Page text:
Resolute defending at the other end kept United out, the closest they came being when Jagielka cleared off the line from future Everton man, Tom Cleverley. Even the introduction of their new striker Robin van Persie failed to breach Everton’s defence.

The opening-day curse was lifted, Everton had not only avoided defeat in their first game, they’d beaten the champions-elect.

Epilogue

Everton continued their positive start, ending September in 2nd place in the Premier League and staking their claim as serious contenders for a Champions League spot after two last-gasp goals saw them steal the points from Tottenham in December.

It would be easy to say that, in contrast to other seasons, the team had a good first half but a poor second half of the season, fell off the pace, and once again failed to qualify for Europe. The reality is that Everton’s form throughout the season was actually good enough to maintain their place in the Top 6.

Unfortunately, due to both domestic cups being won by lower-placed sides, Swansea and Wigan respectively, 6th place wasn’t high enough to merit a European spot that season. Someone can correct me if I’m wrong in the comments, but I believe that must be the only time this century that 6th place hasn’t qualified for Europe!

As for Manchester United, they responded quickly to this setback and, backed by the goals of Robin van Persie, went on to cruise to their 20th title. Who would have believed at the time that in the next 10 years and counting, they wouldn’t even come close to winning another?!

Near the end of the season, the club, and the entire footballing world, were rocked by the news that Sir Alex Ferguson was to retire. This news would have a huge impact on Everton, but that’s a different story.

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Reader Comments (4)

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Lee Courtliff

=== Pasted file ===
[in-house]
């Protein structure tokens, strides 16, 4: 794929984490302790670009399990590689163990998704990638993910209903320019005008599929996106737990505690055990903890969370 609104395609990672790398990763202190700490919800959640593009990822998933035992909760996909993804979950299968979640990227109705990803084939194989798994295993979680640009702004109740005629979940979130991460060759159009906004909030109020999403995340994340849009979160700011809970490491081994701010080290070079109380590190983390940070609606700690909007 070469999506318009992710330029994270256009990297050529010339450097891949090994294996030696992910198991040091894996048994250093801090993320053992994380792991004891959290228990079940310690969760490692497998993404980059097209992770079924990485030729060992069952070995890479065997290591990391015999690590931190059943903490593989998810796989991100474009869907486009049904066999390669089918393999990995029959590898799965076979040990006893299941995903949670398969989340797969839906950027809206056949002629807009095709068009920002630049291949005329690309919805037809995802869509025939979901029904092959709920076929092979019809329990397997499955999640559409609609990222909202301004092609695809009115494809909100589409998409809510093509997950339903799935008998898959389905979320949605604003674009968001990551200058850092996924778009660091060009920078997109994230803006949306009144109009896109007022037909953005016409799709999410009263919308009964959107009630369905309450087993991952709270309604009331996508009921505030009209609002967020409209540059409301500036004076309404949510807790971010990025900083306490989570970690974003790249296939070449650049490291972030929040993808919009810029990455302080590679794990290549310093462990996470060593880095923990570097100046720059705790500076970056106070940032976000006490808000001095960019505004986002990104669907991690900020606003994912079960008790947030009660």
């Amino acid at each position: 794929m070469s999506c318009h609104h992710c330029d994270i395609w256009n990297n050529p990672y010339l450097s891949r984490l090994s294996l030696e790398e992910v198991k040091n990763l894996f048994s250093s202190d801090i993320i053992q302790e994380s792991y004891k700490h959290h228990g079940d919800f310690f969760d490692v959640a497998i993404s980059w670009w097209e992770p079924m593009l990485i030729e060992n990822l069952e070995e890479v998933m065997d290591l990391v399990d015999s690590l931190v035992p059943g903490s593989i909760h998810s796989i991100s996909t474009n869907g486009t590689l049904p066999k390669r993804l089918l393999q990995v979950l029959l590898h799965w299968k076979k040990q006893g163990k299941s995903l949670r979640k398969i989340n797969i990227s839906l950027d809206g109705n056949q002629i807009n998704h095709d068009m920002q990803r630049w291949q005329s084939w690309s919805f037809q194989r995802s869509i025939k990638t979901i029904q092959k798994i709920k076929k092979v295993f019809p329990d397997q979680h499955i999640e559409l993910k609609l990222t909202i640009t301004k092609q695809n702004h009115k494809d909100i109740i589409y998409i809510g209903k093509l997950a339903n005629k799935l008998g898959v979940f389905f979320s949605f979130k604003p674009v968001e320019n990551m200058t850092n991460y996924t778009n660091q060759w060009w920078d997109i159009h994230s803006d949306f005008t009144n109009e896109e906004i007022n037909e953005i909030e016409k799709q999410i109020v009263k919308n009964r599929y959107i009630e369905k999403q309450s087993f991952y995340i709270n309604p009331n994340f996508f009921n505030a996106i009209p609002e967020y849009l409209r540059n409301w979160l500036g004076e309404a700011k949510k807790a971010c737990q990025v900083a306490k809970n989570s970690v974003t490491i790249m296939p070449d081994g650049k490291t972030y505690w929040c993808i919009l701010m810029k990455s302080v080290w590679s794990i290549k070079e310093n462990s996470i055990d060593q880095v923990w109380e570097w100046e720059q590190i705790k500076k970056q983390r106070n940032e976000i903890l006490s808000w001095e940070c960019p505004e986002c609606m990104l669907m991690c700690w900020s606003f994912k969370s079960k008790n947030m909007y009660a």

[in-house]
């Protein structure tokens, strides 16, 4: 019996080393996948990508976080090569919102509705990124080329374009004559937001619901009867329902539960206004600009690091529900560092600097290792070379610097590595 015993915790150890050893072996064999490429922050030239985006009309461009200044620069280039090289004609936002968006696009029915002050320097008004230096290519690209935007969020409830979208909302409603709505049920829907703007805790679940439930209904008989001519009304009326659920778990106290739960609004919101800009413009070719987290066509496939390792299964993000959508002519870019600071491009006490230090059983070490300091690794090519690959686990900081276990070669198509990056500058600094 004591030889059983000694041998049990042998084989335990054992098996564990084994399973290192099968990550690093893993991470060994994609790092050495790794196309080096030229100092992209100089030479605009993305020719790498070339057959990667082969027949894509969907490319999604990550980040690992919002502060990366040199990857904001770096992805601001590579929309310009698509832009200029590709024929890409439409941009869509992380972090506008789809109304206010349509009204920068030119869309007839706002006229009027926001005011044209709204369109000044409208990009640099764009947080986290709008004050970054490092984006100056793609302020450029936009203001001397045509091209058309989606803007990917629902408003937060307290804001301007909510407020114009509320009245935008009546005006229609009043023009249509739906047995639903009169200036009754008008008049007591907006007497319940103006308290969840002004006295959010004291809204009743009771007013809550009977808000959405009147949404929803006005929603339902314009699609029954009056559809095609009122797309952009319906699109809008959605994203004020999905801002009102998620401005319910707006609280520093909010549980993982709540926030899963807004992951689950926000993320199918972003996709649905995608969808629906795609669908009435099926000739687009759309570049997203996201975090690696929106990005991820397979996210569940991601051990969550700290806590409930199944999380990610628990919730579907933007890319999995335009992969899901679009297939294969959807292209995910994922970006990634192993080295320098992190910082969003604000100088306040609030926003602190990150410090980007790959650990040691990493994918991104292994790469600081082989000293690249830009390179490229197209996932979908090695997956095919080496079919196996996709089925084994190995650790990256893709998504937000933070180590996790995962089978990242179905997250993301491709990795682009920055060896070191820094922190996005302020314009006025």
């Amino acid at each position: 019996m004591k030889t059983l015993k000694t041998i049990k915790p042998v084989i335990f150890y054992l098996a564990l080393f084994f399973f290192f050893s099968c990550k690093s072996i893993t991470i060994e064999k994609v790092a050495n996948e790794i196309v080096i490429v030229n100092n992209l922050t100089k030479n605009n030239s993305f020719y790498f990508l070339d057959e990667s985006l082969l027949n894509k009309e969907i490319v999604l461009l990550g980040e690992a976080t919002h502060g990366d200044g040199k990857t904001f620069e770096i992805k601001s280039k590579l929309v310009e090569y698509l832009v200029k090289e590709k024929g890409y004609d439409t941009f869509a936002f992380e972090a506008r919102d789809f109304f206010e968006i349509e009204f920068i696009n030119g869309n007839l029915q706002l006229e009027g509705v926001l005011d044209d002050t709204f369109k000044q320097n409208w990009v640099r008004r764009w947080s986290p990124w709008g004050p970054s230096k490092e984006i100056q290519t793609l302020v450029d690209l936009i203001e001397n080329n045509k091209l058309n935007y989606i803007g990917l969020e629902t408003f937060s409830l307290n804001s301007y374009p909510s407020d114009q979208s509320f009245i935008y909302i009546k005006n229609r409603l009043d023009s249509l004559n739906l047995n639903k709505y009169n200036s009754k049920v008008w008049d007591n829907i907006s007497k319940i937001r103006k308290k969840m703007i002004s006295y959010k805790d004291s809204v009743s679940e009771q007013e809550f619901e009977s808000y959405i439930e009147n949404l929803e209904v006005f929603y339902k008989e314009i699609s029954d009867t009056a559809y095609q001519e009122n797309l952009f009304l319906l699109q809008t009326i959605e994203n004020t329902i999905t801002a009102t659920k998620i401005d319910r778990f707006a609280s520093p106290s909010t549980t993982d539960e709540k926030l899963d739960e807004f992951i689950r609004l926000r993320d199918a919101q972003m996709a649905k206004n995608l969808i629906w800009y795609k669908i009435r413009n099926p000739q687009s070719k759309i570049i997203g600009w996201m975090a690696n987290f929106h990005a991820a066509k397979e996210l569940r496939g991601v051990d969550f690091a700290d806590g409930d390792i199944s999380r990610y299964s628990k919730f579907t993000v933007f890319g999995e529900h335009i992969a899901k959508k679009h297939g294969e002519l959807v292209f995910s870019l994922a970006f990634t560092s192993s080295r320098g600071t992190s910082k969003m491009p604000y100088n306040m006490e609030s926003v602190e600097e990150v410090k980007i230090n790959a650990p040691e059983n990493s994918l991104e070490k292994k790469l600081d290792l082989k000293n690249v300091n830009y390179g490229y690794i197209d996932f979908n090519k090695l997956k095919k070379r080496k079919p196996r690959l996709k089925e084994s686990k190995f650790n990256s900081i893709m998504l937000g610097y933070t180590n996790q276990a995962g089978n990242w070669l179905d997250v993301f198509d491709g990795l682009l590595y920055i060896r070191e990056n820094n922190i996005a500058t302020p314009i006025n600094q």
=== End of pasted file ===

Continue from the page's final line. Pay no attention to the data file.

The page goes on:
1 Posted 20/08/2022 at 07:38:23
I was also surprised to learn that was our first opening day defeat in over a decade.

I was also at the United game, and it was a great atmosphere. Vidic simply couldn't handle Fellaini that night, he was immense.

With only 4 games to go we were still in with an outside chance of a Top 4 place, as it was a good, consistent season with only February (?) costing us genuine points as we didn't win a game.

Even with all that, I was still glad Moyes left as I'd accepted that is all we would ever be under him... The Best of the Rest, as they used to call us. It had all become so predictable and stale, imo, that even a good season wasn't enough to convince me that we'd make a breakthrough under him. The Quarter-Final against Wigan was simply devastating.

Little did we know a Billionaire was around the corner!!

Finn Taylor
2 Posted 20/08/2022 at 09:18:11
Two things about that season... we played really well and fell away in Feb ruary 2013... but did the players know Moyes was off at that point? And there was a kinda... oh well... was Moyes head elsewhere?

Moyes had been in charge 11 years then – the optimism of his early years had been replaced by a pragmatism that hyper-economics were now ruling the game – without ludicrous funds available, where could Everton really go?

Michael Kenrick
3 Posted 01/11/2022 at 10:14:21
"6th place wasn't high enough to merit a European spot that season."

Funnily enough, David, this happened just the season before (2010-11), when Fulham (8th) got in via the Fair Play table (thankfully, Uefa stopped that nonsense in 2016), Stoke (13th) lost the FA Cup Final to Champions Man Utd, and Birmingham City (18th) won the League Cup.

The sides that missed out on Europe? Liverpool (6th) and Everton (7th).

Danny O’Neill
4 Posted 01/11/2022 at 10:22:55
Let's not forget that finishing as League Champions on 2 occasions wasn't enough to get into Europe. Not just Europe, but the premier competition to pit our wits against the best.

I'm getting bitter. I'll stop there.

I think the next near miss was the Martinez first season. If I am not mistaken, any other season, that points tally would normally have qualified us for the Champions League.

What could have been.